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NServiceBus performance counters letting you down? It's probably your fault

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31 May 2013Ms-PL
A weird issue where my NServiceBus performance counters did not appear to be working correctly.

Yesterday I encountered a weird issue where my NServiceBus performance counters did not appear to be working correctly.

To put this situation into context, having developed an integration project over the last few months using NServiceBus, the time came to perform some load/stress testing on the various endpoints. I dutifully wrote a little command line app which simulated heavy load, dumping hundreds of thousands of messages into the queue and monitoring the host process as it worked its way through the backlog.

Everything worked wonderfully except for one thing, the Critical Time and SLA Violation Countdown performance counters did not budge from their default values, not a flicker. The perf counters were installed correctly as per the documentation and my host was loading the performance counters profile correctly, but yet no matter what I tried, the Critical Time counter was always zero and the SLA Violation Countdown counter was always at max value. After several hours of head scratching, fruitless Googling and studying of the NServiceBus source code, it dawned on me that I had made one crucial oversight…

While writing the stress test simulator app, I had deemed it “overkill” to bring in a dependency on NServiceBus itself, so I decided to write the messages to the queue using the MSMQ api.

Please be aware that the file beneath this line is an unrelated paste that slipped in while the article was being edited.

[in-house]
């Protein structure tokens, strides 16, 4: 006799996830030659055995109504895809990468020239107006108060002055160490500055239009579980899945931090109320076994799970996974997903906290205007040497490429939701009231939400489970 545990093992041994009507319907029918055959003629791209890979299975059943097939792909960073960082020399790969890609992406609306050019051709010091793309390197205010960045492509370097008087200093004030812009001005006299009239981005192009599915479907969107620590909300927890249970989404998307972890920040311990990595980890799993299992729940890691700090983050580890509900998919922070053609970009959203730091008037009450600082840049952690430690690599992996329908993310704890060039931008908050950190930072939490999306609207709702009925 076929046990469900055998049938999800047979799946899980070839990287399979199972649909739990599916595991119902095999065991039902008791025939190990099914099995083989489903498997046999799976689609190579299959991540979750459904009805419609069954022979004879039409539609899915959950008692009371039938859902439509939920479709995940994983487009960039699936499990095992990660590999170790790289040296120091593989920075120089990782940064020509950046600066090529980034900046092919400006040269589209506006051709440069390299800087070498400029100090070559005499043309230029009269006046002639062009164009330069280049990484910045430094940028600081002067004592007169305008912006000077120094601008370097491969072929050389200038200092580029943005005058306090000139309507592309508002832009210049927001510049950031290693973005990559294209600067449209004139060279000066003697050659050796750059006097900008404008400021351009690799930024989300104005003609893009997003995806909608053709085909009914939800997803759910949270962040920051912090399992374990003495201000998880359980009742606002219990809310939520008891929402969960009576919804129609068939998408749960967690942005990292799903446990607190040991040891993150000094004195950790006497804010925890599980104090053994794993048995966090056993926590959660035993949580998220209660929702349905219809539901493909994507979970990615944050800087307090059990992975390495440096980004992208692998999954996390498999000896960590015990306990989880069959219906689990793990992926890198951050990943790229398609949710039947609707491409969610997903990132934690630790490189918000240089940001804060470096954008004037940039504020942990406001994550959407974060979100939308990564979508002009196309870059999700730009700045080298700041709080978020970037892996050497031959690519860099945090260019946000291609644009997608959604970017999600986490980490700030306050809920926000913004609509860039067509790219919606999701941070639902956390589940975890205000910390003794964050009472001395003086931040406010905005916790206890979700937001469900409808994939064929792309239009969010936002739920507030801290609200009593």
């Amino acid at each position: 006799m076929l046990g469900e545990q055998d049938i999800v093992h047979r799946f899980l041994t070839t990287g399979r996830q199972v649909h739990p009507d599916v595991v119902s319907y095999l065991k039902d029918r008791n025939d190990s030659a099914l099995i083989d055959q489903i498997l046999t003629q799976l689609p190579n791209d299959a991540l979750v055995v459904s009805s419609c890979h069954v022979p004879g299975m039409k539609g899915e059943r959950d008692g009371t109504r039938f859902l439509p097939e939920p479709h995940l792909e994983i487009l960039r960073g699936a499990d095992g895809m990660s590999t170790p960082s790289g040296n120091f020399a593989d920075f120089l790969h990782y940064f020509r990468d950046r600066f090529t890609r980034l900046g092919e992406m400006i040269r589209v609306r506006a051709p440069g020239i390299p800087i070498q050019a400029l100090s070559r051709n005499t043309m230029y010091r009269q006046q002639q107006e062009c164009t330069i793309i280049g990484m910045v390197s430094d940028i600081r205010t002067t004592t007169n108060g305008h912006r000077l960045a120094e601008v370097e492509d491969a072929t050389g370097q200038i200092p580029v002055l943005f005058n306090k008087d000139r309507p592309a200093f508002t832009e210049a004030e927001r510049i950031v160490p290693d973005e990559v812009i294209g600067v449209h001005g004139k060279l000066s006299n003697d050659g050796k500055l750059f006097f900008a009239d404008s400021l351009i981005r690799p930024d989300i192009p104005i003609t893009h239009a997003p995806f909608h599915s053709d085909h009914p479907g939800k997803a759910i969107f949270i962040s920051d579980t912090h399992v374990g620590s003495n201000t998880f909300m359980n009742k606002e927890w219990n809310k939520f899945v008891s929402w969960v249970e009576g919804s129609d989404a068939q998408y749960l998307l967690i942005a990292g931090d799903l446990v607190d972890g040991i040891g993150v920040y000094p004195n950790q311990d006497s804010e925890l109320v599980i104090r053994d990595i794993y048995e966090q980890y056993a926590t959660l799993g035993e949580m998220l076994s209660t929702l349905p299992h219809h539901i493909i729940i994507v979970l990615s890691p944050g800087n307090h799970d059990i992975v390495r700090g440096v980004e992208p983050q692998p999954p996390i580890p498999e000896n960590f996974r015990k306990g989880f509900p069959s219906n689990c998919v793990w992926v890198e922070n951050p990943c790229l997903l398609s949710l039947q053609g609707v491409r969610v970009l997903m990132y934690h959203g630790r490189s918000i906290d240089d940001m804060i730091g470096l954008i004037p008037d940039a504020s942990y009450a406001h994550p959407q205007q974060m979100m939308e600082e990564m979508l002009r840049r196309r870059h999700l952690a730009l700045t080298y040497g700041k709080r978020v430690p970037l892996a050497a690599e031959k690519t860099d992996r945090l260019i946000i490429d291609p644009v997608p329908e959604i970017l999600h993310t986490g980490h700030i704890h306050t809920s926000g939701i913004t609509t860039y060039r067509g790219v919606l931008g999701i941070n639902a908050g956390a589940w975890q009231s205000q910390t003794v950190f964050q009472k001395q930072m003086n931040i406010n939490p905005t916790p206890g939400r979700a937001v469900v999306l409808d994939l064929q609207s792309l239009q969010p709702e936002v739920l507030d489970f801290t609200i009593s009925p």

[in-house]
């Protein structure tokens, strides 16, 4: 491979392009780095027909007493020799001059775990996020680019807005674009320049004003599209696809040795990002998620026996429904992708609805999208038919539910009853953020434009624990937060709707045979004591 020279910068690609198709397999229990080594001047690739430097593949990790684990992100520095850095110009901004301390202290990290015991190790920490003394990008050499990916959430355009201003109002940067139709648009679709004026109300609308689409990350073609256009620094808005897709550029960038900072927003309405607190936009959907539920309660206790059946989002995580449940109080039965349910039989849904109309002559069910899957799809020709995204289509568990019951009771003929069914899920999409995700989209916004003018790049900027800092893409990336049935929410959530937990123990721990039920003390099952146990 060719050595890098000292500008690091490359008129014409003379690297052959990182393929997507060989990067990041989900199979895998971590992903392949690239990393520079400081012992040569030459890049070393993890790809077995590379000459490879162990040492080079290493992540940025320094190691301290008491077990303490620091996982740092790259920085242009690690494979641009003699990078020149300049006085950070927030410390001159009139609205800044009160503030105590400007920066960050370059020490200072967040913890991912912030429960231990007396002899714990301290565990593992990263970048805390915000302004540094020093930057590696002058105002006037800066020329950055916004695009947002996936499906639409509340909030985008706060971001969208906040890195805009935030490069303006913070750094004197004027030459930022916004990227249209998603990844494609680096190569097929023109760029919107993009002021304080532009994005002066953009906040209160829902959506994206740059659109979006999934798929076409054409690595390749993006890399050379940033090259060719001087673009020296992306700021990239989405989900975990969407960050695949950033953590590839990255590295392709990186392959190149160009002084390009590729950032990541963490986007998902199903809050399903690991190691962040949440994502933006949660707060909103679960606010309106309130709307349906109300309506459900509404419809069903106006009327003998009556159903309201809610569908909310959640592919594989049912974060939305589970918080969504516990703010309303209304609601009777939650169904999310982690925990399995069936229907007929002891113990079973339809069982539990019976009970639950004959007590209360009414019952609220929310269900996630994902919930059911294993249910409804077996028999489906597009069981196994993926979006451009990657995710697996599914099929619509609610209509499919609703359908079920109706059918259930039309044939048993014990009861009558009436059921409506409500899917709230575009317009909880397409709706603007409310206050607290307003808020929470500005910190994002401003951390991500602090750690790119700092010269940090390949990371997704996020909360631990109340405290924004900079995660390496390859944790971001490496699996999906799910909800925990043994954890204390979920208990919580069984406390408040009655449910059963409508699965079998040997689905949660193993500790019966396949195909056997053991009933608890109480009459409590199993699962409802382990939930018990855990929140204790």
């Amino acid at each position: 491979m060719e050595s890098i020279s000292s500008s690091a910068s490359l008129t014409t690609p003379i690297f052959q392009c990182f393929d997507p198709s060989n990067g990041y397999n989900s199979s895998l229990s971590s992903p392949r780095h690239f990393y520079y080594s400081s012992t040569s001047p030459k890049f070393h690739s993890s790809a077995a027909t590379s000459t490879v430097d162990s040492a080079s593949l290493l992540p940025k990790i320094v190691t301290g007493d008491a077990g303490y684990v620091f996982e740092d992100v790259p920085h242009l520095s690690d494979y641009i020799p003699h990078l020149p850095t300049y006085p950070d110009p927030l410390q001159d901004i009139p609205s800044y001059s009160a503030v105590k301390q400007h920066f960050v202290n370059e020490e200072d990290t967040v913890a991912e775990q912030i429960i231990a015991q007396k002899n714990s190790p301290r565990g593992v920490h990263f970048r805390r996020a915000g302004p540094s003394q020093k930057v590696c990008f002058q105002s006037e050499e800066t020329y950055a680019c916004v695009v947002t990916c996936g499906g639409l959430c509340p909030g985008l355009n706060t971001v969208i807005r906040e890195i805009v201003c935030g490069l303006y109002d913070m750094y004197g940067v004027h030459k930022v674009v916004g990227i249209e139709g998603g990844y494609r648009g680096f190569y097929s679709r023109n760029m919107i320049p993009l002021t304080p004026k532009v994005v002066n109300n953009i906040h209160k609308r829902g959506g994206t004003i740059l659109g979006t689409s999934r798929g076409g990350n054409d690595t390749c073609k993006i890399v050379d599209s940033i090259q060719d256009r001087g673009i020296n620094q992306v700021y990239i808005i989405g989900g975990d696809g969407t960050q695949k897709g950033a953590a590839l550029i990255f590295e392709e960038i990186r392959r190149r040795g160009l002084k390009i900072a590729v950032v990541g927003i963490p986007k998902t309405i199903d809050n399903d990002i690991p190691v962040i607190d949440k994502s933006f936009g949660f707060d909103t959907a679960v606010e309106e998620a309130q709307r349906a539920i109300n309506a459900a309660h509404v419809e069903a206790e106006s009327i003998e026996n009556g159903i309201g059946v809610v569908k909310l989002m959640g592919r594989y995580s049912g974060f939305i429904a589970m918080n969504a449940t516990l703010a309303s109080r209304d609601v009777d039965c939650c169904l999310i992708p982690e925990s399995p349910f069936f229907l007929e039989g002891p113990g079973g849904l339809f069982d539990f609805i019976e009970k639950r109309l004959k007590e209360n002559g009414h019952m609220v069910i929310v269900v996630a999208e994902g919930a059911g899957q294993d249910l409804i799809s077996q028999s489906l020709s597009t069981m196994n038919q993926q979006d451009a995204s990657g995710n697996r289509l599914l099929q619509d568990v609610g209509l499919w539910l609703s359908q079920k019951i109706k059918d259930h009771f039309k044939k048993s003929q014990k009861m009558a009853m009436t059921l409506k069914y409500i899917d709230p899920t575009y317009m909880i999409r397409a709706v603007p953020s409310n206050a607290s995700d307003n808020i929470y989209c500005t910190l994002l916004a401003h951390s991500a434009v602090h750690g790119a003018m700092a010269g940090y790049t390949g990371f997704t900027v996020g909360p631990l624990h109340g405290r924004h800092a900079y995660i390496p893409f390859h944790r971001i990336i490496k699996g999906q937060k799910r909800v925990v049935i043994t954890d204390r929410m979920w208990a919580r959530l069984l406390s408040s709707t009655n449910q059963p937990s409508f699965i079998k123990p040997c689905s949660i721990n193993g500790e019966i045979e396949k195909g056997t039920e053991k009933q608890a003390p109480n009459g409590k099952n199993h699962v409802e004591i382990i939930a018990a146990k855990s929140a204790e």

XNamespace xmlns = @"http://tempuri.net/MyMessagesNamespace";
var body = new XDocument(
       new XDeclaration("1.0", "utf-8", "yes"),
       new XElement(xmlns + "Messages",
           new XElement(xmlns + "MyCommand",
               new XElement("MyCommandData", "foo")
           )
       )
   );
var message = new Message(body, StringMessageFormatter.UTF8);
myMessageQueue.Send(message, MessageQueueTransactionType.Single);

Rather than using the XML serializer I replicated the XML message content manually. The StringMessageFormatter.UTF8 object is an IMessageFormatter implementation I wrote which puts the XML string directly into the message body without running another serializer on it - unbelievably this is not something that’s supported by the System.Messaging namespace by default.

When NServiceBus itself sends messages (via IBus.Send()), it adds some important meta-data to the messages extension header. One of those headers is "NServiceBus.TimeSent". NServiceBus uses this timestamp value to calculate the Critical Time, and therefore the SLA Violation Countdown performance counters. While NServiceBus was more than happy to consume my messages, because they were sent directly via MSMQ they did not include this timestamp in the header, thus the metrics were not calculated.

Resolving the problem was relatively simple. In addition to manually replicating the XML body of the message, I also needed to manually replicate the NServiceBus meta-data in the messages extension.

var extension = new XDocument(
        new XDeclaration("1.0", "utf-8", "yes"),
        new XElement("ArrayOfHeaderInfo",
            new XAttribute(XNamespace.Xmlns + "xsd", 
                "http://www.w3.org/2001/XMLSchema"),
            new XAttribute(XNamespace.Xmlns + "xsi", 
                "http://www.w3.org/2001/XmlSchema-instance"),
            new XElement("HeaderInfo",
                new XElement("Key", "NServiceBus.TimeSent"),
                    new XElement("Value", 
                      DateTime.UtcNow.ToString("yyyy-MM-dd HH:mm:ss:ffffff Z"))
                )
            )
        )
    );
message.Extension = Encoding.UTF8.GetBytes(extension.ToString());

Upon re-running the stress test I was able to observe the Critical Time performance counter creep up as the tool bulk loaded messages into the queue, and shortly after I was able to see the SLA Violation Countdown counter start to come down as expected. Problem solved!

License

This article, along with any associated source code and files, is licensed under The Microsoft Public License (Ms-PL)

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About the Author

MattDavey
Software Developer (Senior)
United Kingdom United Kingdom
No Biography provided

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Technical Blog
Posted 30 May 2013

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